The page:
Introduction to Clipping Using clip-path in CSS


Introduction to Clipping Using clip-path in CSS

clip-path is a very interesting property that allows to clip the visible portion of SVG elements, images or any HTML element really.

At this time, clip-path still needs to be prefixed with -webkit- for it to work in Safari.

Defining Basic Shapes With clip-path

clip-path makes it easy to clip-out basic shapes using either of the polygonellipsecircle or inset keywords, which are part of the CSS exclusion module.


Polygon is the most flexible of all the available shapes because it allows you to specify any amount of points, a little bit like an SVG path. The provided points are pairs of X and Y coordinates that can be of any unit (eg: pixel or percent-based). Because it’s the most flexible, it’s also the most complex and you’ll probably want to use a tool to define your points.

Let’s illustrate with an example. First you’ll see our starting image, then our image with a clip-path applied to get a triangle shape, followed by a more complex X-shape, and then finally a star shape:

Introduction to Clipping Using clip-path in CSS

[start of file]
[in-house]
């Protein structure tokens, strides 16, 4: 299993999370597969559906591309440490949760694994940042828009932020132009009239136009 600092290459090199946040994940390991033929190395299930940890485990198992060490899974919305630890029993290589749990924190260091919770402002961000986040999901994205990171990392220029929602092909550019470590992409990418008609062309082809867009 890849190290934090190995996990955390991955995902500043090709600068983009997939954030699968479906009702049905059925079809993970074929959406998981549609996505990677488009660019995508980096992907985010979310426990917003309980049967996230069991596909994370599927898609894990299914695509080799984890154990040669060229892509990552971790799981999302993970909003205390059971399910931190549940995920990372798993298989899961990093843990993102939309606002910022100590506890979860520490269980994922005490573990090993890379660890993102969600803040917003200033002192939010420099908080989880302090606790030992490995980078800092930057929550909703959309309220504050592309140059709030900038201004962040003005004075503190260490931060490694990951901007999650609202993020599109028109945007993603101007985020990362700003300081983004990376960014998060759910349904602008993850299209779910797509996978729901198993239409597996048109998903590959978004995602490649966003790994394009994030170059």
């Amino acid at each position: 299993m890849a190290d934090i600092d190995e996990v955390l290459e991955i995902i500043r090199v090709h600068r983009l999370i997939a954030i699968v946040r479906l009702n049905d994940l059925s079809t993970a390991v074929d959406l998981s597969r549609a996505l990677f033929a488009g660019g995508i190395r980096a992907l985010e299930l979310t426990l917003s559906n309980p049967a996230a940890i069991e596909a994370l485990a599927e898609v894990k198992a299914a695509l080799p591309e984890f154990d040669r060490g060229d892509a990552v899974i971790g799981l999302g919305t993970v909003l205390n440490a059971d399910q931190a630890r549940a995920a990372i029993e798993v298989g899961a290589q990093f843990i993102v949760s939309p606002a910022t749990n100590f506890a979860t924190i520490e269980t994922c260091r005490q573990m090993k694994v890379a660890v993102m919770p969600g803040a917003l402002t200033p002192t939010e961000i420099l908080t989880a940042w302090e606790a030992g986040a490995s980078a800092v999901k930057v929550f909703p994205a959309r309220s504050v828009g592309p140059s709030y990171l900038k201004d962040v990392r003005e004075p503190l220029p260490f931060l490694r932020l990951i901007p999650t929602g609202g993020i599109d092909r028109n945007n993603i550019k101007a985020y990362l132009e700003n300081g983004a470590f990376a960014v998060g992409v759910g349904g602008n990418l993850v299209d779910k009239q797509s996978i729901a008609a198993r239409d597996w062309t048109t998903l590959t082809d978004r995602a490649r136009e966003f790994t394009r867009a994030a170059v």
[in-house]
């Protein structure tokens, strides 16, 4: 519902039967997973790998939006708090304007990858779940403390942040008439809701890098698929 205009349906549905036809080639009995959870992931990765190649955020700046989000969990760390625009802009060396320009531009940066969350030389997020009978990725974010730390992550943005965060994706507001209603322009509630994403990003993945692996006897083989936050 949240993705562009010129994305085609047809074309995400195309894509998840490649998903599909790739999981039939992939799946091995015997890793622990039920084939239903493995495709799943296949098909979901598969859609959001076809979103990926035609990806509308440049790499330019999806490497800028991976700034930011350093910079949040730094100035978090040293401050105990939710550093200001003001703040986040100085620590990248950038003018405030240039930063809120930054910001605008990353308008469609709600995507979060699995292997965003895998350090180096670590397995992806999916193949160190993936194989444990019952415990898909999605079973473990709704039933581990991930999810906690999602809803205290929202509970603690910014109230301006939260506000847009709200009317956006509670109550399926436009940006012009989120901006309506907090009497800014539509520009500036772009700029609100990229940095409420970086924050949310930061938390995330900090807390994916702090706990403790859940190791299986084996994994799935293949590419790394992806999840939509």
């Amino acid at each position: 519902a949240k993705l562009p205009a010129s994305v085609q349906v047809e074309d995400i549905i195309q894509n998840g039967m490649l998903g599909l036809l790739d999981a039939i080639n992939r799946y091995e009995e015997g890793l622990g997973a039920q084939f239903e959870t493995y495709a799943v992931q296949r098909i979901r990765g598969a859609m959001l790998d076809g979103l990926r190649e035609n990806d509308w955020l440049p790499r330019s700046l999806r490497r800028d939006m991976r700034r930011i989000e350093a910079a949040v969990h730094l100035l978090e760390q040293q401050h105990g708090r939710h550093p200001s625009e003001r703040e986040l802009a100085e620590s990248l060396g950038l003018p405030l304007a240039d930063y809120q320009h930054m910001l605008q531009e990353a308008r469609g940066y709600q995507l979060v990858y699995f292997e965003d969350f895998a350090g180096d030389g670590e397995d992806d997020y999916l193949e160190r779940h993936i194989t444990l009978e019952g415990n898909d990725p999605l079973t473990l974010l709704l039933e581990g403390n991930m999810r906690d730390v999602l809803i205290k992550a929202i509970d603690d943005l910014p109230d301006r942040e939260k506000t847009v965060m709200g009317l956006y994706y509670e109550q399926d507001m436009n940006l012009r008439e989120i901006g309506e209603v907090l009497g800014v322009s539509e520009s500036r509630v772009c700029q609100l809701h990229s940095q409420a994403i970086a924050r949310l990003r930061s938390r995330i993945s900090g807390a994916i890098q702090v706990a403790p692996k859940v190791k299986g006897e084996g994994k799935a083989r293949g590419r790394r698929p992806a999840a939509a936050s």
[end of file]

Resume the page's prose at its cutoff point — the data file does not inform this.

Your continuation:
Introduction to Clipping Using clip-path in CSS


Circles are defined with this syntax: circle(radius at posX posY). The position is optional and will default to 50% 50%. Here are two examples to illustrate:


Ellipses are defined using this syntax: ellipse(radiusX radiusY at posX posY). Once again, the position is optional and will default to 50% 50%. Here are two examples:


With inset you can define an inner rectangle and everything outside will be cut-out. This makes it easy to effectively crop an image or an element directly in the browser. You can also make the rectangle rounded with the round keyword and a border radius value:

Animations and Transitions

Animations and transitions can also be applied with clip-path to create interesting effects. Just make sure that all the steps in your animation contains the same amount of points. Let’s demonstrate with an example:

Here’s the CSS rules used to create this animation:

Oh, and in case you’re interested in the little script to make the start/stop button work. It’s as simple as adding or removing the animate class on our image:

Custom SVG Shapes

You can also define any arbitrary SVG shape to act as the clip-path value. You’ll obviously want to start in a tool like Sketch to create your shape and then copy the SVG markup into a text editor. In your SVG markup, simply wrap your shape in a clipPath element and wrap the clipPath in a defs block.

Something like this for example:

And now you can apply the defined shape as the clip-path value using the url keyword and the id of the SVG shape: